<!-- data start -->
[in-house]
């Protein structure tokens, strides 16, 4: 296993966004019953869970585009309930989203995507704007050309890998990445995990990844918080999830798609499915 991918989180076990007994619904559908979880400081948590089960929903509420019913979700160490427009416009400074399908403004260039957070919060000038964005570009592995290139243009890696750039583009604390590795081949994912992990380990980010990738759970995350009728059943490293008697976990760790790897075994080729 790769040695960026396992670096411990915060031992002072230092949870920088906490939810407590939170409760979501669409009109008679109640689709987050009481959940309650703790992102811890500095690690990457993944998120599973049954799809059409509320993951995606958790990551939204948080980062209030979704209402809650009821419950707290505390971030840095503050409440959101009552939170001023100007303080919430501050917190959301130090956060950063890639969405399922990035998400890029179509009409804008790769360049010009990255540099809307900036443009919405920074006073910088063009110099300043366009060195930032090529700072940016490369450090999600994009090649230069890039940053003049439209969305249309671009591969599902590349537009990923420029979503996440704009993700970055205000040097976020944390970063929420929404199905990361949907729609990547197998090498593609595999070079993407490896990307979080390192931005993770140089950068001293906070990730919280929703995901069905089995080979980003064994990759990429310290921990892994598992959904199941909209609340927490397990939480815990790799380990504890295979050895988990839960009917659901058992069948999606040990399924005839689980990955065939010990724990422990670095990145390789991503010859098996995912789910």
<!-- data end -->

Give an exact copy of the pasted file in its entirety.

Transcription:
[in-house]
């Protein structure tokens, strides 16, 4: 296993966004019953869970585009309930989203995507704007050309890998990445995990990844918080999830798609499915 991918989180076990007994619904559908979880400081948590089960929903509420019913979700160490427009416009400074399908403004260039957070919060000038964005570009592995290139243009890696750039583009604390590795081949994912992990380990980010990738759970995350009728059943490293008697976990760790790897075994080729 790769040695960026396992670096411990915060031992002072230092949870920088906490939810407590939170409760979501669409009109008679109640689709987050009481959940309650703790992102811890500095690690990457993944998120599973049954799809059409509320993951995606958790990551939204948080980062209030979704209402809650009821419950707290505390971030840095503050409440959101009552939170001023100007303080919430501050917190959301130090956060950063890639969405399922990035998400890029179509009409804008790769360049010009990255540099809307900036443009919405920074006073910088063009110099300043366009060195930032090529700072940016490369450090999600994009090649230069890039940053003049439209969305249309671009591969599902590349537009990923420029979503996440704009993700970055205000040097976020944390970063929420929404199905990361949907729609990547197998090498593609595999070079993407490896990307979080390192931005993770140089950068001293906070990730919280929703995901069905089995080979980003064994990759990429310290921990892994598992959904199941909209609340927490397990939480815990790799380990504890295979050895988990839960009917659901058992069948999606040990399924005839689980990955065939010990724990422990670095990145390789991503010859098996995912789910």